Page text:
Maine’s motto calls the state “Vacationland,” but for homicide victims felled by domestic violence, Maine is hell.
Although the state boasts the country’s lowest homicide rate, for the last decade, half of Maine’s homicides have been directly related to domestic violence, according to the Maine Coalition for Ending Domestic Violence (MCEDV). The state is looking to the latest report by the Maine Domestic Abuse Homicide Review Panel to advise how to reduce occurrences of a horror that could be diminished by educating youth, noting warning signs and steering abuse victims to the havens Maine has created to help save lives.
The review panel was established in 1997 from legislation by the Maine Commission on Domestic Violence and Sexual Assault. “The spirit behind the panel was to draw closer attention to domestic violence homicide in the state and analyze statistics to see if recommendations could be made to decrease them,” says Jill Barkley, public awareness and policy coordinator for the Maine Coalition to End Domestic Violence.
Information for the report is compiled by Maine’s Department of Public Safety in collaboration with the Maine Attorney General’s Office. In February 2010, the panel released its eighth report, noting that of Maine’s 31 homicides in 2008, 20 or 65 percent were related to domestic violence. That number decreased in 2009 to 25 homicides, of which 10 were domestic violence related.
There was, however, an increase in homicides committed by mentally ill family members against other family members. And of intimate partner homicides, nearly all victims were in the process of leaving the relationship.
Amid the 27-page review, the panel made recommendations to a number of agencies: the state’s mental health system; the Departments of Health and Human Services and Education; the state’s legal system; MCEDV; the Maine Coalition Against Sexual Assault; and addressed how change could be realized through the media and public awareness. It applauded the good work of several community outreach programs for talking with victims and survivors about the safety risks associated with returning to their former homes or meeting with ex-partners after or at the end of their relationships.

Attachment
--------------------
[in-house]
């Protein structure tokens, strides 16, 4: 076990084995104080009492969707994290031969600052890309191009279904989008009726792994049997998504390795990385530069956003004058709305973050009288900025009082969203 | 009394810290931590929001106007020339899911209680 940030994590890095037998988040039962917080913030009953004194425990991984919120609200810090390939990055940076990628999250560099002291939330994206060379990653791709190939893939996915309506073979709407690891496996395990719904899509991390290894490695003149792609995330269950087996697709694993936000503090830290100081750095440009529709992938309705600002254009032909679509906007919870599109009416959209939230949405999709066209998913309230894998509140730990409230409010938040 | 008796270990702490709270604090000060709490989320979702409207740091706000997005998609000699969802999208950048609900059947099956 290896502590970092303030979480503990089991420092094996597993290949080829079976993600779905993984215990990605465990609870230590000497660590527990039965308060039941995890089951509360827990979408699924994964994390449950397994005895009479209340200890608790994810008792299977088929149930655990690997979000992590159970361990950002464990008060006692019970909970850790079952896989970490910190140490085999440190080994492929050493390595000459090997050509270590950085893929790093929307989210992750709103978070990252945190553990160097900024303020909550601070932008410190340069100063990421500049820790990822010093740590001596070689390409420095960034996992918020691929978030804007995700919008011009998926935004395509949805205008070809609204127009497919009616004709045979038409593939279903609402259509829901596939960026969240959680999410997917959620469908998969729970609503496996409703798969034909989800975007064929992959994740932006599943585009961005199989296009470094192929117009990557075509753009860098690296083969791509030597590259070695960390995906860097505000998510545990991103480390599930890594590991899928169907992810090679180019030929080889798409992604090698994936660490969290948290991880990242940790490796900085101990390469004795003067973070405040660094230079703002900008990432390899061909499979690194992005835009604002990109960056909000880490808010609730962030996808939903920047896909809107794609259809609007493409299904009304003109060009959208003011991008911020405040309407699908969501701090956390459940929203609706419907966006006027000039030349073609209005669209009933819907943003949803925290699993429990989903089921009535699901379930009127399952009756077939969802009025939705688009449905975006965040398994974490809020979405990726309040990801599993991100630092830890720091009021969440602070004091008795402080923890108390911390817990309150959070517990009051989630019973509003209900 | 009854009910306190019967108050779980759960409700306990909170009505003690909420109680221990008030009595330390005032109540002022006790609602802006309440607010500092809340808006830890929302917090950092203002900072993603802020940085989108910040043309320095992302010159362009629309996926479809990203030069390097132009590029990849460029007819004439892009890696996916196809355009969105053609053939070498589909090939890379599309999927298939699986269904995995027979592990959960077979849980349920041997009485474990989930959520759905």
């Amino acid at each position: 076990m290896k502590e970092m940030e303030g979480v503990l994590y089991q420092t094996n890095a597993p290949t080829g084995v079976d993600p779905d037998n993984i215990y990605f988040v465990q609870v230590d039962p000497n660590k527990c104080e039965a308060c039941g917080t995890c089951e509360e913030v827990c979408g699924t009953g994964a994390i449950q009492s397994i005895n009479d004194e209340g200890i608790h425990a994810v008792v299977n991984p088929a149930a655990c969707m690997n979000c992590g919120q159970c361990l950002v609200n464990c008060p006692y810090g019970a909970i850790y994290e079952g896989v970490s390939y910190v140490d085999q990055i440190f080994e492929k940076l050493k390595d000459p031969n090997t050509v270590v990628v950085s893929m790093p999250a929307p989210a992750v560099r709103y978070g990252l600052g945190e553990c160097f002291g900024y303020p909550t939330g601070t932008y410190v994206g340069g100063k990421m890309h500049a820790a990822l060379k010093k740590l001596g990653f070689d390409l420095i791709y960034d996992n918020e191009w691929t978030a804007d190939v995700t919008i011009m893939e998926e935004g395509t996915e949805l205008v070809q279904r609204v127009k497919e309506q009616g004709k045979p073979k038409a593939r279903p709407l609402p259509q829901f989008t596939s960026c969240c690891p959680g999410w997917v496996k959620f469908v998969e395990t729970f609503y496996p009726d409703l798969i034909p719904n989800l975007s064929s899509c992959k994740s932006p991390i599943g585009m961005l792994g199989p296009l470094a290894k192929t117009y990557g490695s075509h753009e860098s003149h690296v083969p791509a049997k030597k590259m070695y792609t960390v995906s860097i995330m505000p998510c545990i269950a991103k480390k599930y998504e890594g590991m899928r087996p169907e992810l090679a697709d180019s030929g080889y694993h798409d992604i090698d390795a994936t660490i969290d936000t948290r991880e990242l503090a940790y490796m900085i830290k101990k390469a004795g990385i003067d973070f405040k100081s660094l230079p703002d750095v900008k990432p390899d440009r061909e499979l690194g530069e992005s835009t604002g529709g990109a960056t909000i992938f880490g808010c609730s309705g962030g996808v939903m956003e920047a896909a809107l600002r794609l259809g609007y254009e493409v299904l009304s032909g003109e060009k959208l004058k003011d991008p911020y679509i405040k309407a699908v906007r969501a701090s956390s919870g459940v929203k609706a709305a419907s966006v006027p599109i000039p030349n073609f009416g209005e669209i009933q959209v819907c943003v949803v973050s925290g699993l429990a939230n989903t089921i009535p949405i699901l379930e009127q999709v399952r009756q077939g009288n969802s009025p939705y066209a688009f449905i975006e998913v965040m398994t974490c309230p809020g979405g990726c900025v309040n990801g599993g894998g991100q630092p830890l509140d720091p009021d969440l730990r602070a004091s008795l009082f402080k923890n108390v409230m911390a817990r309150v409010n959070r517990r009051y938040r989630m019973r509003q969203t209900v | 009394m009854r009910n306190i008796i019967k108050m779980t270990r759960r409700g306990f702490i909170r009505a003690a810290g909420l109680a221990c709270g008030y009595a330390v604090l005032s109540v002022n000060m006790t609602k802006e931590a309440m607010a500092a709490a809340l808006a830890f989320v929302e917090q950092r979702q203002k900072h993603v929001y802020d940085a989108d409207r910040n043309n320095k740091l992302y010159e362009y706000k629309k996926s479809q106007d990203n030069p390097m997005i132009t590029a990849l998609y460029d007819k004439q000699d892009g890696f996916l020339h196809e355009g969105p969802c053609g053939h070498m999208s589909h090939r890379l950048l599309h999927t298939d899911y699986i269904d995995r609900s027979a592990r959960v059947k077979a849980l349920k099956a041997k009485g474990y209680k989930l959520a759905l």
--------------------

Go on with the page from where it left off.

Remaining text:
According to Barkley, part of MCEDV’s responsibility is liaising between organizations working on behalf of ending domestic violence and working on legislation and policies that will do the same.
On March 11, Maine’s legislature passed through committee LD 1143, a bill that would condone a study by the Maine Commission on Domestic and Sexual Abuse to clarify and strengthen language requiring courts to give added attention to the effects on children who witness domestic violence.
“Parent rights and responsibility issues are a huge issue in terms of children who witness domestic violence,” says Barkley, who believes the bill would have no problem becoming law. “This was a success. We’re excited.”
Hand-in-hand with legislation is educating youth about abuse prevention, which was a major piece recommended by the panel and supported by efforts of MCEDV. “Unfortunately, once we reach adulthood a lot of our belief systems have been established,” says Barkley. “If we can reach our youth at an earlier age … aggressively talking to our youth about what makes a healthy relationship … can be a key to bringing down the statistics.” All nine member coalitions of MCEDV participate in school outreach programs that from elementary to high schools present classes through the health curriculum about respect, bullying and dating violence.
Along with working with schools, says Barkley, coalition members work with media to help promote the best possible message about domestic violence prevention. But she feels more can be done.
“I think the media are well intentioned in Maine and they try to get the whole story out….Maybe they could make the story about some of the warning signs out there and how bystanders can get involved. I feel like, sometimes, reports on homicides are about what a great person the perpetrator was and how ‘no one saw this coming,’ when in reality, probably the people closest to the victim, did.”
By Jennifer E Chase